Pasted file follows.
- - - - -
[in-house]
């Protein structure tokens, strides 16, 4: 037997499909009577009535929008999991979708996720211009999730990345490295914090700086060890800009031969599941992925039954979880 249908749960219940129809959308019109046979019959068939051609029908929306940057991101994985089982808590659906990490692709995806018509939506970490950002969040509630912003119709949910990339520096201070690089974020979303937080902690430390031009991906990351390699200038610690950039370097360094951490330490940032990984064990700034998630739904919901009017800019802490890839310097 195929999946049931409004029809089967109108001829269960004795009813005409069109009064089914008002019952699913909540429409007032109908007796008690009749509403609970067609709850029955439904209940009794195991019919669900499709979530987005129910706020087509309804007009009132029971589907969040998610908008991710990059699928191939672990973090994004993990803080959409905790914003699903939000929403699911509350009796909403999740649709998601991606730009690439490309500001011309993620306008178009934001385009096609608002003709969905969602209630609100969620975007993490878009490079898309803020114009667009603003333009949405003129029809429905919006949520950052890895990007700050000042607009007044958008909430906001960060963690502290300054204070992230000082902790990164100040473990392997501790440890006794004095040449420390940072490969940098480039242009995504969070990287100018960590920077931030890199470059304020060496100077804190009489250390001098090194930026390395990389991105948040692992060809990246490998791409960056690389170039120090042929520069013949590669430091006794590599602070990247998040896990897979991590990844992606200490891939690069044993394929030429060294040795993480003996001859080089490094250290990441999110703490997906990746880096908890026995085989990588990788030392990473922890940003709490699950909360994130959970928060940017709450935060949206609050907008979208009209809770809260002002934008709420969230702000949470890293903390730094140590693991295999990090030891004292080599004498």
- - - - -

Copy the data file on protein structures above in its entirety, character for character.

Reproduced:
[in-house]
């Protein structure tokens, strides 16, 4: 037997499909009577009535929008999991979708996720211009999730990345490295914090700086060890800009031969599941992925039954979880 249908749960219940129809959308019109046979019959068939051609029908929306940057991101994985089982808590659906990490692709995806018509939506970490950002969040509630912003119709949910990339520096201070690089974020979303937080902690430390031009991906990351390699200038610690950039370097360094951490330490940032990984064990700034998630739904919901009017800019802490890839310097 195929999946049931409004029809089967109108001829269960004795009813005409069109009064089914008002019952699913909540429409007032109908007796008690009749509403609970067609709850029955439904209940009794195991019919669900499709979530987005129910706020087509309804007009009132029971589907969040998610908008991710990059699928191939672990973090994004993990803080959409905790914003699903939000929403699911509350009796909403999740649709998601991606730009690439490309500001011309993620306008178009934001385009096609608002003709969905969602209630609100969620975007993490878009490079898309803020114009667009603003333009949405003129029809429905919006949520950052890895990007700050000042607009007044958008909430906001960060963690502290300054204070992230000082902790990164100040473990392997501790440890006794004095040449420390940072490969940098480039242009995504969070990287100018960590920077931030890199470059304020060496100077804190009489250390001098090194930026390395990389991105948040692992060809990246490998791409960056690389170039120090042929520069013949590669430091006794590599602070990247998040896990897979991590990844992606200490891939690069044993394929030429060294040795993480003996001859080089490094250290990441999110703490997906990746880096908890026995085989990588990788030392990473922890940003709490699950909360994130959970928060940017709450935060949206609050907008979208009209809770809260002002934008709420969230702000949470890293903390730094140590693991295999990090030891004292080599004498």